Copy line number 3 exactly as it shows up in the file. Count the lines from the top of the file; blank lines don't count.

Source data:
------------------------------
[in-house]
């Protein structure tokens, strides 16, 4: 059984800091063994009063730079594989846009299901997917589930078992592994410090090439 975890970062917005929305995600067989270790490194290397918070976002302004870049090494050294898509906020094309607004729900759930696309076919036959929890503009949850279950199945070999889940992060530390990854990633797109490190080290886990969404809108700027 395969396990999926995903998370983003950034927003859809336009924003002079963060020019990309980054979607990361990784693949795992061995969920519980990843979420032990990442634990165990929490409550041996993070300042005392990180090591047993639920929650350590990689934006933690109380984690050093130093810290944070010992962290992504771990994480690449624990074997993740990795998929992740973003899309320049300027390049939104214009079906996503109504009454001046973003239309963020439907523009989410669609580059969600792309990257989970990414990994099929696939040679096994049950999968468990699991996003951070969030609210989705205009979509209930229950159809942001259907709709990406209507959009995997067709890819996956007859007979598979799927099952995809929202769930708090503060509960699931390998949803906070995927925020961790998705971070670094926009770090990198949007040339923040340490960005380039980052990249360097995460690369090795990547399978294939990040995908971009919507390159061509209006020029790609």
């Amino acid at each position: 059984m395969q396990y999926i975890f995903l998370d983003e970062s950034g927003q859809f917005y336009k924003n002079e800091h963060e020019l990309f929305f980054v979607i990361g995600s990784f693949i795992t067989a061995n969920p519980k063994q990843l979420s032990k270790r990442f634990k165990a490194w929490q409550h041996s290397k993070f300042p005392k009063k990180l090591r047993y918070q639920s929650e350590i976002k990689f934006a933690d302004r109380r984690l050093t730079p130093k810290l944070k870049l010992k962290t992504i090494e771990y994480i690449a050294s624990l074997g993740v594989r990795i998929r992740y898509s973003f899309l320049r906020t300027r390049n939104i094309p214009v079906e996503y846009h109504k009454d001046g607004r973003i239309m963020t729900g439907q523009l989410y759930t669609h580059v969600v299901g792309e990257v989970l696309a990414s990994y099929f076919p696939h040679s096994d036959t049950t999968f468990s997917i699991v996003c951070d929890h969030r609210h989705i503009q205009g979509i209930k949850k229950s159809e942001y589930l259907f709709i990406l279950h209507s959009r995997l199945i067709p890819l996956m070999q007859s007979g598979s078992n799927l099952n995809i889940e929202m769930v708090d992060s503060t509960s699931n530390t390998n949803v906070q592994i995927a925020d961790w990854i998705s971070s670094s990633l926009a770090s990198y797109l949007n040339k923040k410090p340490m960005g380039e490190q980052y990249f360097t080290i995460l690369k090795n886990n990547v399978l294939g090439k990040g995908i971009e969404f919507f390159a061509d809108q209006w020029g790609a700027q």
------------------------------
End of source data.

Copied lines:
């Amino acid at each position: 059984m395969q396990y999926i975890f995903l998370d983003e970062s950034g927003q859809f917005y336009k924003n002079e800091h963060e020019l990309f929305f980054v979607i990361g995600s990784f693949i795992t067989a061995n969920p519980k063994q990843l979420s032990k270790r990442f634990k165990a490194w929490q409550h041996s290397k993070f300042p005392k009063k990180l090591r047993y918070q639920s929650e350590i976002k990689f934006a933690d302004r109380r984690l050093t730079p130093k810290l944070k870049l010992k962290t992504i090494e771990y994480i690449a050294s624990l074997g993740v594989r990795i998929r992740y898509s973003f899309l320049r906020t300027r390049n939104i094309p214009v079906e996503y846009h109504k009454d001046g607004r973003i239309m963020t729900g439907q523009l989410y759930t669609h580059v969600v299901g792309e990257v989970l696309a990414s990994y099929f076919p696939h040679s096994d036959t049950t999968f468990s997917i699991v996003c951070d929890h969030r609210h989705i503009q205009g979509i209930k949850k229950s159809e942001y589930l259907f709709i990406l279950h209507s959009r995997l199945i067709p890819l996956m070999q007859s007979g598979s078992n799927l099952n995809i889940e929202m769930v708090d992060s503060t509960s699931n530390t390998n949803v906070q592994i995927a925020d961790w990854i998705s971070s670094s990633l926009a770090s990198y797109l949007n040339k923040k410090p340490m960005g380039e490190q980052y990249f360097t080290i995460l690369k090795n886990n990547v399978l294939g090439k990040g995908i971009e969404f919507f390159a061509d809108q209006w020029g790609a700027q």